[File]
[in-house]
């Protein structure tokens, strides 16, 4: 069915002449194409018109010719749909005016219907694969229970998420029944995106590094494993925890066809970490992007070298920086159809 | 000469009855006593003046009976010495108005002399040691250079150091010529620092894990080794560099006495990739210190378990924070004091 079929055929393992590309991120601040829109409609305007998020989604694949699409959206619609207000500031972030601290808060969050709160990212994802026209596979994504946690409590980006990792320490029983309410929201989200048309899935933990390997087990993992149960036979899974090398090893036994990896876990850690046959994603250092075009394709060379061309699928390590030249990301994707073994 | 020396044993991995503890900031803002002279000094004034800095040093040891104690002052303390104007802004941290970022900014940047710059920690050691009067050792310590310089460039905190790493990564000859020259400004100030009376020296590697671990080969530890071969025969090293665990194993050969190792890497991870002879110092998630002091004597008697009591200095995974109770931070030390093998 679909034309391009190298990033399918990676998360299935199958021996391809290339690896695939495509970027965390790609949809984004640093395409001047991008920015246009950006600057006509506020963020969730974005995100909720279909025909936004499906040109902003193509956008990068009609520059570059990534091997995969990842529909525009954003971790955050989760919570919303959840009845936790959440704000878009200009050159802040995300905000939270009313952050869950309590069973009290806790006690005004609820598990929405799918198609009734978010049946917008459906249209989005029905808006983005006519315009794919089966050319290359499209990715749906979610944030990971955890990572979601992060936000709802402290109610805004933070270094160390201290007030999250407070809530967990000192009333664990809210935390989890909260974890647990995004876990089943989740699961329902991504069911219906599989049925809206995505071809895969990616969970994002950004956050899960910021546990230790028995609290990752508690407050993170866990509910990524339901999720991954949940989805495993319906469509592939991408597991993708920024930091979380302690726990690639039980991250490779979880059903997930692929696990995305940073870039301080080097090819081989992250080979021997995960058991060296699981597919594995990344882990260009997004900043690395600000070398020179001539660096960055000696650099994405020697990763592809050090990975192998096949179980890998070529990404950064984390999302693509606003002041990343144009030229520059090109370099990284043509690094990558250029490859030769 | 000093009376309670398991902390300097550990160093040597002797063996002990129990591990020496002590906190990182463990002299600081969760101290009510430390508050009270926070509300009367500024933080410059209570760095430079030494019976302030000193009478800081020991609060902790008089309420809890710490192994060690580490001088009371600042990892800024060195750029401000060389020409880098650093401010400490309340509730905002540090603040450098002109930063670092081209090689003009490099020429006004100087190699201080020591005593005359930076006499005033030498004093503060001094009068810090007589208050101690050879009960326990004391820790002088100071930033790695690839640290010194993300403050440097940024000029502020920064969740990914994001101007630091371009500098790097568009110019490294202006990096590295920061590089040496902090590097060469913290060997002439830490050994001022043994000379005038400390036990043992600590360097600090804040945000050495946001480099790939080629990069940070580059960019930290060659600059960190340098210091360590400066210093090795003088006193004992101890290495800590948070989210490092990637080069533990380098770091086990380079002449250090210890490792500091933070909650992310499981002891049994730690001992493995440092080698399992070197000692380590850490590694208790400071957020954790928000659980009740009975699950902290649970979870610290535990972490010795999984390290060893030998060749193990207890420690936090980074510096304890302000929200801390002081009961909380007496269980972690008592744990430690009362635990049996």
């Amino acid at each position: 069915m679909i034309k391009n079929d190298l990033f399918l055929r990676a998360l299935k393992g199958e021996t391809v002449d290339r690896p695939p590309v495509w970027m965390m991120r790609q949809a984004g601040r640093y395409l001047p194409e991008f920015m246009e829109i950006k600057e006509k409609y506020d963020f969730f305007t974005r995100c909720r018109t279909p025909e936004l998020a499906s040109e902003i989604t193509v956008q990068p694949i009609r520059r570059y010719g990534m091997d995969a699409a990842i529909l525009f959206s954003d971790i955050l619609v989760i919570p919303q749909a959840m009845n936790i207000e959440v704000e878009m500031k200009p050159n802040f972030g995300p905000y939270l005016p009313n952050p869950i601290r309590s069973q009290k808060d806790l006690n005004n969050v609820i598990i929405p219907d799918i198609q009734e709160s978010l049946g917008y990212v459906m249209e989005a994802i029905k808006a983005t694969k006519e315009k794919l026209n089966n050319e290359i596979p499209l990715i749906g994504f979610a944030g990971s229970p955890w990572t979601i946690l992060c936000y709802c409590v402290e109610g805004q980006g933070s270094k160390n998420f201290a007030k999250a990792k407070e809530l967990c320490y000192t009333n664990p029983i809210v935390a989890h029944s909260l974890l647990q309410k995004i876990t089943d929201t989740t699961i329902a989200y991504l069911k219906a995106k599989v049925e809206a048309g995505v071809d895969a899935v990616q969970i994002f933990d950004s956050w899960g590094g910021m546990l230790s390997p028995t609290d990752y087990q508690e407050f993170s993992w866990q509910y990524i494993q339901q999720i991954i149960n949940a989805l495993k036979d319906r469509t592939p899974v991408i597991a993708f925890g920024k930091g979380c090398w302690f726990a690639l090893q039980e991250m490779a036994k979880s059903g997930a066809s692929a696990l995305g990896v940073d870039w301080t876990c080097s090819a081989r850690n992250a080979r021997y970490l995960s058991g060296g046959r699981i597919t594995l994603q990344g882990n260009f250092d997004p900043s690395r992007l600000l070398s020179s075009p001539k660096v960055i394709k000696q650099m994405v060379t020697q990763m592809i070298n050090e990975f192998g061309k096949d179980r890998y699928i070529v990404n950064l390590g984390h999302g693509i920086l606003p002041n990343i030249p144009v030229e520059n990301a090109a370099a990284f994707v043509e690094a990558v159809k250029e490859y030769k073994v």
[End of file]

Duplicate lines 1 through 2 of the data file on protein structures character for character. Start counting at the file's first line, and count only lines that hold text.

[in-house]
């Protein structure tokens, strides 16, 4: 069915002449194409018109010719749909005016219907694969229970998420029944995106590094494993925890066809970490992007070298920086159809 | 000469009855006593003046009976010495108005002399040691250079150091010529620092894990080794560099006495990739210190378990924070004091 079929055929393992590309991120601040829109409609305007998020989604694949699409959206619609207000500031972030601290808060969050709160990212994802026209596979994504946690409590980006990792320490029983309410929201989200048309899935933990390997087990993992149960036979899974090398090893036994990896876990850690046959994603250092075009394709060379061309699928390590030249990301994707073994 | 020396044993991995503890900031803002002279000094004034800095040093040891104690002052303390104007802004941290970022900014940047710059920690050691009067050792310590310089460039905190790493990564000859020259400004100030009376020296590697671990080969530890071969025969090293665990194993050969190792890497991870002879110092998630002091004597008697009591200095995974109770931070030390093998 679909034309391009190298990033399918990676998360299935199958021996391809290339690896695939495509970027965390790609949809984004640093395409001047991008920015246009950006600057006509506020963020969730974005995100909720279909025909936004499906040109902003193509956008990068009609520059570059990534091997995969990842529909525009954003971790955050989760919570919303959840009845936790959440704000878009200009050159802040995300905000939270009313952050869950309590069973009290806790006690005004609820598990929405799918198609009734978010049946917008459906249209989005029905808006983005006519315009794919089966050319290359499209990715749906979610944030990971955890990572979601992060936000709802402290109610805004933070270094160390201290007030999250407070809530967990000192009333664990809210935390989890909260974890647990995004876990089943989740699961329902991504069911219906599989049925809206995505071809895969990616969970994002950004956050899960910021546990230790028995609290990752508690407050993170866990509910990524339901999720991954949940989805495993319906469509592939991408597991993708920024930091979380302690726990690639039980991250490779979880059903997930692929696990995305940073870039301080080097090819081989992250080979021997995960058991060296699981597919594995990344882990260009997004900043690395600000070398020179001539660096960055000696650099994405020697990763592809050090990975192998096949179980890998070529990404950064984390999302693509606003002041990343144009030229520059090109370099990284043509690094990558250029490859030769 | 000093009376309670398991902390300097550990160093040597002797063996002990129990591990020496002590906190990182463990002299600081969760101290009510430390508050009270926070509300009367500024933080410059209570760095430079030494019976302030000193009478800081020991609060902790008089309420809890710490192994060690580490001088009371600042990892800024060195750029401000060389020409880098650093401010400490309340509730905002540090603040450098002109930063670092081209090689003009490099020429006004100087190699201080020591005593005359930076006499005033030498004093503060001094009068810090007589208050101690050879009960326990004391820790002088100071930033790695690839640290010194993300403050440097940024000029502020920064969740990914994001101007630091371009500098790097568009110019490294202006990096590295920061590089040496902090590097060469913290060997002439830490050994001022043994000379005038400390036990043992600590360097600090804040945000050495946001480099790939080629990069940070580059960019930290060659600059960190340098210091360590400066210093090795003088006193004992101890290495800590948070989210490092990637080069533990380098770091086990380079002449250090210890490792500091933070909650992310499981002891049994730690001992493995440092080698399992070197000692380590850490590694208790400071957020954790928000659980009740009975699950902290649970979870610290535990972490010795999984390290060893030998060749193990207890420690936090980074510096304890302000929200801390002081009961909380007496269980972690008592744990430690009362635990049996």